The old houses like Mrs. Fullerton’s were “dark, enclosed, expressing something like savagery in their disorder and the steep, unmatched angles of roofs and lean-tos”. It’s dangerous. The earth has been wounded and the “rent in the clouds had been torn wide open” even though “the sun was shining”. It’s disturbing, threatening, and it’s in your backyard.

But “The Shining Houses” is about ordinary families, parents who want the best for their children, wives who seek to support their husbands’ efforts and ambitions, children who play with all the other neighbourhood children at birthday parties. Ordinary and haunting.

And there is one particularly haunting image in the third story in this collection. But mostly it’s the recounting of a few hours spent in the company of Ben Jordan (the father from the first story) and his daughter, out checking his trapline.

If it doesn’t sound like there is a lot of plot in these stories, that’s a truth and an un-truth. There is a lot of detail and often a place is described in great specificity (but it’s also a commentary on the story as a whole) and there is a lot of reflection and observation; depending on the story’s perspective, the action might be primarily internal. But each of these stories does have a central plot point — sometimes a surprising one — and I’m not discussing those, because they’re yours for the reading of a dozen pages if you’re so inclined.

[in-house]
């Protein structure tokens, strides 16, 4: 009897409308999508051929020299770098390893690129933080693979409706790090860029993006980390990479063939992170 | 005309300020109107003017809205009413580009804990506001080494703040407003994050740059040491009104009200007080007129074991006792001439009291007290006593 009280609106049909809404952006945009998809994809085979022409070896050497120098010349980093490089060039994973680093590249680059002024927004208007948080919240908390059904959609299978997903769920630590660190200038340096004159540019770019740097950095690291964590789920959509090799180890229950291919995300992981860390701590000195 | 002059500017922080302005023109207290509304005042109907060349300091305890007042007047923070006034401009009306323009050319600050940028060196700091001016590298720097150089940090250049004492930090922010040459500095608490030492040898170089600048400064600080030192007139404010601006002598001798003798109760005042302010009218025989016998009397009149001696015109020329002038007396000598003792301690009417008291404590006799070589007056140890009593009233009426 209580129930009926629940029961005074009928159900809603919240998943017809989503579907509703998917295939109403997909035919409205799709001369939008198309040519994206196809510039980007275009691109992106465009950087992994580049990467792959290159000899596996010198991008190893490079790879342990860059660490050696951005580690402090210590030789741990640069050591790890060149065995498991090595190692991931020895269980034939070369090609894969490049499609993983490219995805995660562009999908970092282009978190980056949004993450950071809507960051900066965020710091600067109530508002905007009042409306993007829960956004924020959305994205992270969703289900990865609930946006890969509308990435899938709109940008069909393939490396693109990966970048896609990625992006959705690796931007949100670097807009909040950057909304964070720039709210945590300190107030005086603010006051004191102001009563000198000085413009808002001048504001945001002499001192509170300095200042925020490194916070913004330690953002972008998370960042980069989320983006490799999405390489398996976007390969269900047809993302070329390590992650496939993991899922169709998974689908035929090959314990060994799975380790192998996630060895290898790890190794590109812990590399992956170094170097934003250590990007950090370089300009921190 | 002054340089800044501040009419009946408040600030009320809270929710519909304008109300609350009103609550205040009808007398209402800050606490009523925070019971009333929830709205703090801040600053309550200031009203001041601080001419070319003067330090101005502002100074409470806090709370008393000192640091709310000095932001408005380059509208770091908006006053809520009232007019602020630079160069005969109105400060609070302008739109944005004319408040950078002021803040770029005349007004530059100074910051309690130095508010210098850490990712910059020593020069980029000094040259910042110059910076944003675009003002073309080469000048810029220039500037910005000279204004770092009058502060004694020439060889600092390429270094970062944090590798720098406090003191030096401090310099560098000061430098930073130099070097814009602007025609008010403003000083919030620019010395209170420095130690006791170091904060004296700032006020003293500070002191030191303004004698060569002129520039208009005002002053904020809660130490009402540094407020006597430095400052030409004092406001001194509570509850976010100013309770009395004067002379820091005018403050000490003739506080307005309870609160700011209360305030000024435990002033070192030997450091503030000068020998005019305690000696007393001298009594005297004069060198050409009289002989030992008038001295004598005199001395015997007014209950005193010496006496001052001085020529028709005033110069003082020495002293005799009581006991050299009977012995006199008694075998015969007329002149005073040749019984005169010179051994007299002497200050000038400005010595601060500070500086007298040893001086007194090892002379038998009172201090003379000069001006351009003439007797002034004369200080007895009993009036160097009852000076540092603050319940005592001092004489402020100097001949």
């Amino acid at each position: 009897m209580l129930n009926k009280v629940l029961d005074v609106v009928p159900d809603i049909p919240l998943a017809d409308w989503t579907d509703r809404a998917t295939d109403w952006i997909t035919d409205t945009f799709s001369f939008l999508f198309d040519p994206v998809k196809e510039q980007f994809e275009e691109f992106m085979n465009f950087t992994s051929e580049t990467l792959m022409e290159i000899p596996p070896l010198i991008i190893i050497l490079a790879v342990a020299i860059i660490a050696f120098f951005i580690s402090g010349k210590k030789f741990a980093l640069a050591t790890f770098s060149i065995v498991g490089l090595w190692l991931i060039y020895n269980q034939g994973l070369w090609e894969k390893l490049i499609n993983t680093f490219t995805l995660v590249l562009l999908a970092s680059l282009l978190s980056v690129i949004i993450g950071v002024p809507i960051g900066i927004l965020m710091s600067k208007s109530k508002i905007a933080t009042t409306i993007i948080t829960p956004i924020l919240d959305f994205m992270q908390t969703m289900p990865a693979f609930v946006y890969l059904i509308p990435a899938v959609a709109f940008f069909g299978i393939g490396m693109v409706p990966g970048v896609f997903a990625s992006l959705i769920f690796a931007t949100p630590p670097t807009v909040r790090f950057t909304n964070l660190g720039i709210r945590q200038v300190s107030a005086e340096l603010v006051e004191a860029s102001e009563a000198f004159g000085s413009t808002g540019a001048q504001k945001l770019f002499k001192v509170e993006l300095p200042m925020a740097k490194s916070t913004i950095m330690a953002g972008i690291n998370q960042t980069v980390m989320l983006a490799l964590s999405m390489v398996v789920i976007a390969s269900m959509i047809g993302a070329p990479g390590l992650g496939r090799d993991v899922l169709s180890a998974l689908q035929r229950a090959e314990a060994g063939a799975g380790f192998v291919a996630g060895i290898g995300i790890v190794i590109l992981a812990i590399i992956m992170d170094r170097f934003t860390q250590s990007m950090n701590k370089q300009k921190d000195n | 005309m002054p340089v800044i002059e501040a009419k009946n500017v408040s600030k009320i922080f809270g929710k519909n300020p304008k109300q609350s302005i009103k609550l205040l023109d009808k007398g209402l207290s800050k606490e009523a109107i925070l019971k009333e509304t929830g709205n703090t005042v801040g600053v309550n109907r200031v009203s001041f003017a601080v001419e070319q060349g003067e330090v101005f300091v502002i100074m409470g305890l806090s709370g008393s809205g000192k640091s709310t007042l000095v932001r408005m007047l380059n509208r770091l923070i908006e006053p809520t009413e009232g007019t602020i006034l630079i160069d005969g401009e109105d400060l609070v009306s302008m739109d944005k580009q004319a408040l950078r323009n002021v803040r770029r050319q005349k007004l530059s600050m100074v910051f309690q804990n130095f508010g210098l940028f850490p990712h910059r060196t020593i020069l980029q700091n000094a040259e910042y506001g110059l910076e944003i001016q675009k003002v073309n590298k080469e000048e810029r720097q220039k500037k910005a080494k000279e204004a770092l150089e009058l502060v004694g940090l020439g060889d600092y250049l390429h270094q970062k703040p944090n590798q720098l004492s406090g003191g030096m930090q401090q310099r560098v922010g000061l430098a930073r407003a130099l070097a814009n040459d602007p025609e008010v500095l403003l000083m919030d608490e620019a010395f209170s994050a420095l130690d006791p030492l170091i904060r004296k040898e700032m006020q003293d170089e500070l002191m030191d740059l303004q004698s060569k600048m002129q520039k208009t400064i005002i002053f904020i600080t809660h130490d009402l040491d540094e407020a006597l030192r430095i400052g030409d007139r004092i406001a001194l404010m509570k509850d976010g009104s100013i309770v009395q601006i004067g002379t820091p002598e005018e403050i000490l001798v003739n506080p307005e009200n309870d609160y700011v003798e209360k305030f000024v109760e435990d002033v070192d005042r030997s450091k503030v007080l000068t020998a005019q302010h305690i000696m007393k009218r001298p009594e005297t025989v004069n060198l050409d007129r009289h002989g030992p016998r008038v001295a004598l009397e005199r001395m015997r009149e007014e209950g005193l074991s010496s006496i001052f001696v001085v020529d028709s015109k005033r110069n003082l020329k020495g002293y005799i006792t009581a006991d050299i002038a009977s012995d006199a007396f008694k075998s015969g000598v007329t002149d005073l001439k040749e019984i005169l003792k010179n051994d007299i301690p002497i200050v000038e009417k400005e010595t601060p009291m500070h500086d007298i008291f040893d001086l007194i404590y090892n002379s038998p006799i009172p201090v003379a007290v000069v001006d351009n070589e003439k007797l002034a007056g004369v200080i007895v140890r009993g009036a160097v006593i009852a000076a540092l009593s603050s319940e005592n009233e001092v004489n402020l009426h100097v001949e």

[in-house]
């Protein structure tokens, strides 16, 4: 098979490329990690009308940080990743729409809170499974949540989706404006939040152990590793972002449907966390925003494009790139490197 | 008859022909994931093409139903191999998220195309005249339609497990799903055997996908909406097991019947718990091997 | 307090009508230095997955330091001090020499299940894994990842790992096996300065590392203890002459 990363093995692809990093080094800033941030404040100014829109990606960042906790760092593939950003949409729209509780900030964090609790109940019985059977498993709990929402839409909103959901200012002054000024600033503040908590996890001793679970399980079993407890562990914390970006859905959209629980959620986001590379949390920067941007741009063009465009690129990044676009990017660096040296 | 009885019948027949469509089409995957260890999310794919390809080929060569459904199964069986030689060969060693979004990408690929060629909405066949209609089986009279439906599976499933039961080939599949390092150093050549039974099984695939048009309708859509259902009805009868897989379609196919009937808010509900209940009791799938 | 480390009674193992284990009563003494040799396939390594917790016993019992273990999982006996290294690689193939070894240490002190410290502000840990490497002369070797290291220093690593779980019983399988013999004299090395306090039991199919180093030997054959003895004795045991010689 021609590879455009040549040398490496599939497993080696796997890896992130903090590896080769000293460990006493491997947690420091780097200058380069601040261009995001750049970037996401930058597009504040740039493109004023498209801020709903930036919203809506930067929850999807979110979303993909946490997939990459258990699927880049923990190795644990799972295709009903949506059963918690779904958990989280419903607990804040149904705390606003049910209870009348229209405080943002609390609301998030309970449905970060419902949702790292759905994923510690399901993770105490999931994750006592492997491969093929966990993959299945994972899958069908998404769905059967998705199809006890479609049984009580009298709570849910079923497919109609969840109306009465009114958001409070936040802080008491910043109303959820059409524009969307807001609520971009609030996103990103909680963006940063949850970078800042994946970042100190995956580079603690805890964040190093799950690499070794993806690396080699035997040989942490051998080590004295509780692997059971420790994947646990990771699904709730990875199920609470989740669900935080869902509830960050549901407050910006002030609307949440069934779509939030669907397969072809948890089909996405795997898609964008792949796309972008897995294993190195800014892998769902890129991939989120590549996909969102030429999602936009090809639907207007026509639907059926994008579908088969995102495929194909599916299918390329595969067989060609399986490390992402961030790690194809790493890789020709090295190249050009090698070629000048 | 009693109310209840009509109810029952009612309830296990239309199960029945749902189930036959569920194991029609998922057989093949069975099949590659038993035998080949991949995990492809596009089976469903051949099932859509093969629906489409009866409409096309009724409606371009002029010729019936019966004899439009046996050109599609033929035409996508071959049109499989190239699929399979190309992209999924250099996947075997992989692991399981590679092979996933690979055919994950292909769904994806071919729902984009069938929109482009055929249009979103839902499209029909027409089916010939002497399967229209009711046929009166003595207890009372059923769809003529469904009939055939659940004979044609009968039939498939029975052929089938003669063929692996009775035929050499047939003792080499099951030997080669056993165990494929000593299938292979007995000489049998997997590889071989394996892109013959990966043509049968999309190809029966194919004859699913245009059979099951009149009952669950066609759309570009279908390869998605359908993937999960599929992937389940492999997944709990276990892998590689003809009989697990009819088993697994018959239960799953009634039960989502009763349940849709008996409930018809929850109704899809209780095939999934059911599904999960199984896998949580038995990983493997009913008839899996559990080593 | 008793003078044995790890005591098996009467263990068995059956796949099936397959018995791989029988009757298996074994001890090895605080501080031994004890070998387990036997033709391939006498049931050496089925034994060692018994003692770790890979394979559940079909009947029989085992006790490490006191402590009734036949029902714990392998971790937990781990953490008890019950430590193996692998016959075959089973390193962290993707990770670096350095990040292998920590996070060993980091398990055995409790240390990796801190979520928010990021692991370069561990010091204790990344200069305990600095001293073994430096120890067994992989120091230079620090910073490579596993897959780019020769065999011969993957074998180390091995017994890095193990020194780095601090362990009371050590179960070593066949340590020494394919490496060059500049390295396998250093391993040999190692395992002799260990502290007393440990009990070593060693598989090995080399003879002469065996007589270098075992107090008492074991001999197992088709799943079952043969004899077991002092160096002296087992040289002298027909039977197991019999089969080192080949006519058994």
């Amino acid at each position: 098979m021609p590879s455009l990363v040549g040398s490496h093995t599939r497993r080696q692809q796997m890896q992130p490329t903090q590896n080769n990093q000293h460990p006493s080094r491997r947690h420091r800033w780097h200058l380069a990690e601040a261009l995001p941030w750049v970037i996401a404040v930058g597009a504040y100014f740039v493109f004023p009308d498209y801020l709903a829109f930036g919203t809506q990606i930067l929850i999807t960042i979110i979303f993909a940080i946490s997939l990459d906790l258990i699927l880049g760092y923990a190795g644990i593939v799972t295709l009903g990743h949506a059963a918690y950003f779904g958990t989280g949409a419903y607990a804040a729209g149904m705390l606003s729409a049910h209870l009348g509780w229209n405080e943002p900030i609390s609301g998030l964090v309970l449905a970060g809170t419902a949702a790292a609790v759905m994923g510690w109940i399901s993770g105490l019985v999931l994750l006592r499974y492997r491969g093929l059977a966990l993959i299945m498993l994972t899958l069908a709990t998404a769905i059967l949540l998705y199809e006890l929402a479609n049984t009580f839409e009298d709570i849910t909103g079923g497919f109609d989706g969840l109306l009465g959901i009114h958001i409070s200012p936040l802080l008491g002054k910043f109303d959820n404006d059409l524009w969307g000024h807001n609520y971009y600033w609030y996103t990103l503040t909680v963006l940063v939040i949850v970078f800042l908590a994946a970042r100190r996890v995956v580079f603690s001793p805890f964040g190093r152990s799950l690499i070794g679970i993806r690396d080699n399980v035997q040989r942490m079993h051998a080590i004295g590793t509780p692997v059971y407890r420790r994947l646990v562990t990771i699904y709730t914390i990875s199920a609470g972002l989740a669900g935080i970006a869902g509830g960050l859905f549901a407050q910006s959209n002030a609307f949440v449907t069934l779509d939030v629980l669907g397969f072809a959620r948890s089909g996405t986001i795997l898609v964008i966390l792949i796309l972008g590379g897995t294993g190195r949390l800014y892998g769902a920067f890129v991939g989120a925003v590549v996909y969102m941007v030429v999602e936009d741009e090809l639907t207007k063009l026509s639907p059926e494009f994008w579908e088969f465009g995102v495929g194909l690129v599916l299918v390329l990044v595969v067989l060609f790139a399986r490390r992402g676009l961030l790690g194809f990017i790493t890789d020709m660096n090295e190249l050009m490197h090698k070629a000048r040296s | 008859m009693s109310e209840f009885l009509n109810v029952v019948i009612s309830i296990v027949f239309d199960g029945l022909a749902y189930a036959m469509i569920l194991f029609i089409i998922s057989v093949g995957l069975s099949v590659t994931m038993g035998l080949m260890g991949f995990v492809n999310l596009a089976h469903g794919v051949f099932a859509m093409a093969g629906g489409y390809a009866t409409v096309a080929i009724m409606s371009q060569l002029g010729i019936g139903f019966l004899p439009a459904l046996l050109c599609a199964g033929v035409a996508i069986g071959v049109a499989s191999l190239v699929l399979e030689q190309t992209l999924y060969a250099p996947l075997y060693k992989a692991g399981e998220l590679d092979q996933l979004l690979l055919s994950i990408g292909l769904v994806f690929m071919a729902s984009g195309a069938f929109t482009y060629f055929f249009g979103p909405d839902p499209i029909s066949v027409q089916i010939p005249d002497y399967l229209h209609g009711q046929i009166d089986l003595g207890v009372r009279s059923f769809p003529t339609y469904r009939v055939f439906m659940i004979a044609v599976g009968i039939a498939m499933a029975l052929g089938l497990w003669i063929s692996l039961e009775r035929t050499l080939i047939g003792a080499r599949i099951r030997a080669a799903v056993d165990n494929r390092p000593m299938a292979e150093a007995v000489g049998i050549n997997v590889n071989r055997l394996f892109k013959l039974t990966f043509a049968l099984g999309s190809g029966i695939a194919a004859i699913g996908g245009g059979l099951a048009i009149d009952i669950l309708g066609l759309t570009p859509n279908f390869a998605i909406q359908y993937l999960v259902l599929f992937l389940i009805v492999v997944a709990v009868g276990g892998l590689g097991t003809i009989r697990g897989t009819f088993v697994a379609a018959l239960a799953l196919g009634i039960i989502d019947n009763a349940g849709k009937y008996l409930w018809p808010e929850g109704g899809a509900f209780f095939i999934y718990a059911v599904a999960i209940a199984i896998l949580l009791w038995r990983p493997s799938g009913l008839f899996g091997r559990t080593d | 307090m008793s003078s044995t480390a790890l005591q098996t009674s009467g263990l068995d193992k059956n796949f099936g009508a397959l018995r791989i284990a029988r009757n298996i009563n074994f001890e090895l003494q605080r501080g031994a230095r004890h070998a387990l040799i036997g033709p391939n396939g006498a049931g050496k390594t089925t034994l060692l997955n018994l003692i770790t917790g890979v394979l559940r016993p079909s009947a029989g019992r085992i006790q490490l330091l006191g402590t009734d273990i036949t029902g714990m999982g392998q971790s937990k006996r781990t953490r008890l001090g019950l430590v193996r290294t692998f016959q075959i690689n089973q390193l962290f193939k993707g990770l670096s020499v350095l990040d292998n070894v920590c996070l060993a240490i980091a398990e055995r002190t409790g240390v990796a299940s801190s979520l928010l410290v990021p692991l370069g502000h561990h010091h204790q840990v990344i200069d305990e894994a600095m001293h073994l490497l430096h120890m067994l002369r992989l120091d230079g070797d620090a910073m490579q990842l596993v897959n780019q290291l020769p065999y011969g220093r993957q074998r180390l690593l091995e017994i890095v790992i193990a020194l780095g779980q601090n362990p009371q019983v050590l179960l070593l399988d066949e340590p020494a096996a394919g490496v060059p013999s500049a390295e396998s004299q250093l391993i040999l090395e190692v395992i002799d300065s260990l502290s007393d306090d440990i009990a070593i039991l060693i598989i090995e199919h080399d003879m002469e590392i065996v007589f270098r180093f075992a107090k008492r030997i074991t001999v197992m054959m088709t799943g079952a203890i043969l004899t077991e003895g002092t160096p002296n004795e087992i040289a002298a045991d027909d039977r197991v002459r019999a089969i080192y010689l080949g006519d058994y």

However, sometimes it’s the quiet bits that I love most. I know passages like the following are not to every reader’s taste, but I love the way that the language takes hold, forces an image to take shape in the rhythm of the prose, and in the arrhythmic, the bursts of words and the gaps between. (This is written in paragraph form, but I’m dividing the lines to make it easier to absorb the detail on-screen.)

“The whole basin of country drained by the Wawanash River
lay in front of us — greenish brown smudge of bush with the leaves not out yet
and evergreens, dark, shabby after winter, showing through, straw-brown fields
and the others, darker from last year’s plowing, with scales of snow faintly striping them
(like the field we had walked across hours, hours earlier in the day)
and the tiny fences and colonies of grey barns,
and houses set apart, looking squat and small.”

You can feel the land stretch out in front of you. You can imagine the houses, punctuated with ‘squat’ and ‘small’, appearing almost like afterthoughts across that vast expanse.

I am only three stories into my Alice Munro Reading Project, and I can see how I might have been overwhelmed by the thought of so many collections and so many stories yet to read. But, instead, I am heartened by the idea of them stretching out in front of me.

If you want to read-along, here are the dates on which I’ll be posting about the remaining stories in this collection.
Thanks for the ride; The Office; An Ounce of Cure JAN26
The Time of Death; Day of the Butterfly; Boys and Girls  FEB 16
Postcard; Red Dress – 1946; Sunday Afternoon  FEB23
A Trip to the Coast; The Peace of Utrecht; Dance of the Happy Shades MAR2

If you’re still not sure whether her writing is “for you”, you can check out this brief video snippet:
Diana Athill in Conversation with Alice Munro